What happens when millennials — who are poised to be the largest spending generation in history — are faced with a global pandemic and skyrocketing unemployment rates? More than half of millennials admitted the outbreak of Covid-19 has affected their spending decisions. Even before the pandemic hit, millennials were known for their mindful spending habits. Now, they are challenging companies to not only be progressive in their values and branding but also to be “essential” to make their spending cut.
As social distancing and stay-at-home orders emerged, millennials have had ample time to reflect on what is actually important to them, with many millennial-focused companies falling out of favor. Other companies, however, have adapted to the current mindset, forging new and/or stronger emotional connections with millennial consumers. Here are four LA-based companies that I believe have successfully (and creatively) adapted in order to serve millennials amid the pandemic:
Trinity Packaging Supply
In the first few weeks of the pandemic, Trinity Packaging Supply’s retail clients were closing temporarily or permanently. However, due to delays in the global supply chain, the CEO was approached by B2B clients to help source hand sanitizer and PPE products. The company had the capability to produce FDA-approved hand sanitizer in-house while maintaining complete control of the entire supply chain. It is now producing more than 150,000 bottles daily. Trinity also recently expanded its operations to make its sanitizer available to the public. This has placed it in a unique position to meet both the growing demand and high-quality standards of the millennial generation.
Key takeaway: In listening to your clients’ key pain points, you can adapt your business model to develop products your customers actually need, and in doing so, create a whole new customer base. Being nimble and staying at the forefront of customer needs is essential, especially during these unpredictable times.
One of our clients, CropSwap, makes fresh, local produce convenient and customizable through a disruptive app. Partnering with popular LA growers, the company recently launched its new subscription service called CropBox, which allows customers to receive an assortment of boxes filled with their own selection of fresh local produce and more. Customers can then choose to pick them up locally or have them delivered. This endeavor has also been a pivot for many local farms and growers who haven’t been able to sell to restaurants due to mandated closures. Additionally, since recent civil rights events have shed light on issues of food security and inequity in LA’s communities of color, CropSwap also added a donation button to the app that enables people to donate boxes of organic produce directly to local families in need.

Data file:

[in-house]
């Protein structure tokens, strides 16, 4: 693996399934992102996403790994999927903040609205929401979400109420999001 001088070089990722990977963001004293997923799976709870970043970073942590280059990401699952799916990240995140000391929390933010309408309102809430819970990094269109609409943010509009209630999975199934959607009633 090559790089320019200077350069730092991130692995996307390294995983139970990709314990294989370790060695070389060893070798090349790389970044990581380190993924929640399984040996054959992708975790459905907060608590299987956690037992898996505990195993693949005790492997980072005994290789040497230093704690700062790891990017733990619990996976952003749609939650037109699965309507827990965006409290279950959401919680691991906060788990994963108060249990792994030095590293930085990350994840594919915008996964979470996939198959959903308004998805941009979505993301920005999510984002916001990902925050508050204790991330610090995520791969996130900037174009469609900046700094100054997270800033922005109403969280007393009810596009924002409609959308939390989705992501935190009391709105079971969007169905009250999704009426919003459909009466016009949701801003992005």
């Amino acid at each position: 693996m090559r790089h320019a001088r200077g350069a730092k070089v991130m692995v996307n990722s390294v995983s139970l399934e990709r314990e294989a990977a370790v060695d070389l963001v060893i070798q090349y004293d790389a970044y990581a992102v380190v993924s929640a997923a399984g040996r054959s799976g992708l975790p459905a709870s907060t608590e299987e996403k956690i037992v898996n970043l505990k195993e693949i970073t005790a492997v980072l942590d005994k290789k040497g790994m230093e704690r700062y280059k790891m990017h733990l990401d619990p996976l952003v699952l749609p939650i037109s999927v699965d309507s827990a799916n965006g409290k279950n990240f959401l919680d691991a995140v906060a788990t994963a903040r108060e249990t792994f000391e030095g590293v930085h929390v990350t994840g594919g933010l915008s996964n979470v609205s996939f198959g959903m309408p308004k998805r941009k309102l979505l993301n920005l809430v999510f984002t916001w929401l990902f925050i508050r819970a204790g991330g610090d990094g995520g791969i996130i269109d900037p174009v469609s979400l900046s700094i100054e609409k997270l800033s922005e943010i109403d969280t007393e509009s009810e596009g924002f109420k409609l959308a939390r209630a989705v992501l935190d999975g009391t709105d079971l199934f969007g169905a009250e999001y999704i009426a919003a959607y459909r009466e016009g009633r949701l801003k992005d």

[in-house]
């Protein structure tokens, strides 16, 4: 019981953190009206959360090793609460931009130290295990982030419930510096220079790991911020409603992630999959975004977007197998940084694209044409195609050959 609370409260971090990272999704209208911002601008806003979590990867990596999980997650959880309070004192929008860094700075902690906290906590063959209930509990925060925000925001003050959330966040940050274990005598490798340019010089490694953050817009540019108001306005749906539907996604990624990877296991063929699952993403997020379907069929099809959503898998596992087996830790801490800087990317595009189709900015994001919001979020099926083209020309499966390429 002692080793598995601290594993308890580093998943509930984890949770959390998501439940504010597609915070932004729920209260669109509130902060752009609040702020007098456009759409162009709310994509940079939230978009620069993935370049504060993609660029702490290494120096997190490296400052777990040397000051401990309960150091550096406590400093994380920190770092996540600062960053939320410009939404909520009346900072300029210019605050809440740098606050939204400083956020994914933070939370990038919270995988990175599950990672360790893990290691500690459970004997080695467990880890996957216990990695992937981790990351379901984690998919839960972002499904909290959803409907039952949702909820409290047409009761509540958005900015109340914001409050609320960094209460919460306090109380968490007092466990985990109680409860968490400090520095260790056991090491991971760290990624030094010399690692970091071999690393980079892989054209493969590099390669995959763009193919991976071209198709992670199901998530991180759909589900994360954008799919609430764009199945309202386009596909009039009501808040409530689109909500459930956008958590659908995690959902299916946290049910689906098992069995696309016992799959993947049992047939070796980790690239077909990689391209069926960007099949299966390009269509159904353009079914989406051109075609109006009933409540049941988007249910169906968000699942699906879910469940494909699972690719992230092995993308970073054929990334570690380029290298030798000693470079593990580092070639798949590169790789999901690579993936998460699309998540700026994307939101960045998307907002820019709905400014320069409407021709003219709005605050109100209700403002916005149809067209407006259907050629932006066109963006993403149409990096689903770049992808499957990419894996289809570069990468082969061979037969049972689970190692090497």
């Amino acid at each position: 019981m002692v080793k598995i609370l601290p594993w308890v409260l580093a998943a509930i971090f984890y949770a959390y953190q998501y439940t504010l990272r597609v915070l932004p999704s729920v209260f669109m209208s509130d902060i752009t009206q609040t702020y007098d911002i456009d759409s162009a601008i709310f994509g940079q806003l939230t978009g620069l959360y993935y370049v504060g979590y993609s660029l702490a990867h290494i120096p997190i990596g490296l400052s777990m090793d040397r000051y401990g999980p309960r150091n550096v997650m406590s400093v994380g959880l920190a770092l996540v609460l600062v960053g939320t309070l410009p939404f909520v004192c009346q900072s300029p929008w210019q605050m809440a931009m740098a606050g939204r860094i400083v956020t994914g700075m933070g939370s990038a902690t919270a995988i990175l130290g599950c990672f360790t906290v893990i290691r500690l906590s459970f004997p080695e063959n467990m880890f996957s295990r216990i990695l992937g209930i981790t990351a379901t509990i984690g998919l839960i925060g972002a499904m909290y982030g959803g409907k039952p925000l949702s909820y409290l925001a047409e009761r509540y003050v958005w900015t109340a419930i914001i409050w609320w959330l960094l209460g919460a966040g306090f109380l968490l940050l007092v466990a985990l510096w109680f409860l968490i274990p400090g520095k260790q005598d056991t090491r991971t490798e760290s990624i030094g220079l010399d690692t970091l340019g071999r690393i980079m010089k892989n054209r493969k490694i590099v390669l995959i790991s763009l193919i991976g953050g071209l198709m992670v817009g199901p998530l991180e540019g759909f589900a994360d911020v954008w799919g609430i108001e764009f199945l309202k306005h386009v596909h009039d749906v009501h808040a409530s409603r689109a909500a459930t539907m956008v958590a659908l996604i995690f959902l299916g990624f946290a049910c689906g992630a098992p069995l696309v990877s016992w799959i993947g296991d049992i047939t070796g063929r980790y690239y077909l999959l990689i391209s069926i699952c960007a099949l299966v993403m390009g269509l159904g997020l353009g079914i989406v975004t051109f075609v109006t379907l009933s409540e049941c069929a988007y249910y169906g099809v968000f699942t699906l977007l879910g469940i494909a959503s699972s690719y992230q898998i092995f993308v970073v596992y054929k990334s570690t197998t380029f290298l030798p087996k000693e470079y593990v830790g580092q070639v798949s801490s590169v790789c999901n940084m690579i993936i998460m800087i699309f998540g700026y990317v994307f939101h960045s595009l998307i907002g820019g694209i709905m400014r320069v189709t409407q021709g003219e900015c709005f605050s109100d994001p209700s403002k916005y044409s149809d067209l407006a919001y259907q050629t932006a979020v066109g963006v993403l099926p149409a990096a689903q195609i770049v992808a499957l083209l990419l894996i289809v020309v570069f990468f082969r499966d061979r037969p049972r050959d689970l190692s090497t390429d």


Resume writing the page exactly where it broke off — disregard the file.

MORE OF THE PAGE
Key takeaway: A deep understanding of your audience is crucial to surviving, if not thriving, during the pandemic. CropSwap tapped into its extensive knowledge of the farming community to deliver a product that makes an impact where it matters most. Through relationships with key partners, you could also identify major challenges brought on by the pandemic and offer a quick solution.
Lovebug & Me Music
With schools, parks and day cares closed and playdates on pause for an undetermined amount of time, millennial-aged parents are faced with the responsibility of schooling and entertaining their children at home. Lovebug & Me Music, which normally provides interactive and enriching children’s music classes and parties at various locations throughout the LA area, pivoted to an online model that allows parents and children to partake in its musical series via Zoom. Musical educators teach the classes live, allowing children to sing along and even socialize with one another while safely at home. In an effort to address the economic uncertainty of these times, Lovebug & Me Music has also added virtual Sunday community classes.
Key takeaway: In this “new normal,” businesses that previously relied on in-person services must think of virtual offerings as a long-term part of their business and marketing strategy — not just a temporary fix while social distancing guidelines are in place. For Lovebug & Me Music, this meant reimagining their in-person music classes for a virtual setting while retaining a sense of community for parents and children.
Hedley & Bennett
In the wake of Covid-19, Hedley & Bennett, a company that has made its name handcrafting aprons using top-grade materials, recently transitioned its manufacturing operations to produce face masks to help prevent the spread of the virus. And, keeping in line with millennials’ conscientious buying habits, every mask purchased supports their efforts to donate more masks to the doctors, nurses, first responders, food services workers and all other essential workers putting their health on the line each day. Already, the LA-based company has donated more than 200,000 masks.
Key takeaway: In pivoting its business to produce masks, the company restructured key parts of its business to ensure it could keep up with demand. For you, this could mean consolidating specific departments while expanding others to stay afloat — a difficult decision for companies both big and small. However, by accepting the reality of the pandemic and challenges on the road ahead, you can anticipate potential fallouts and take the necessary steps to adapt quickly.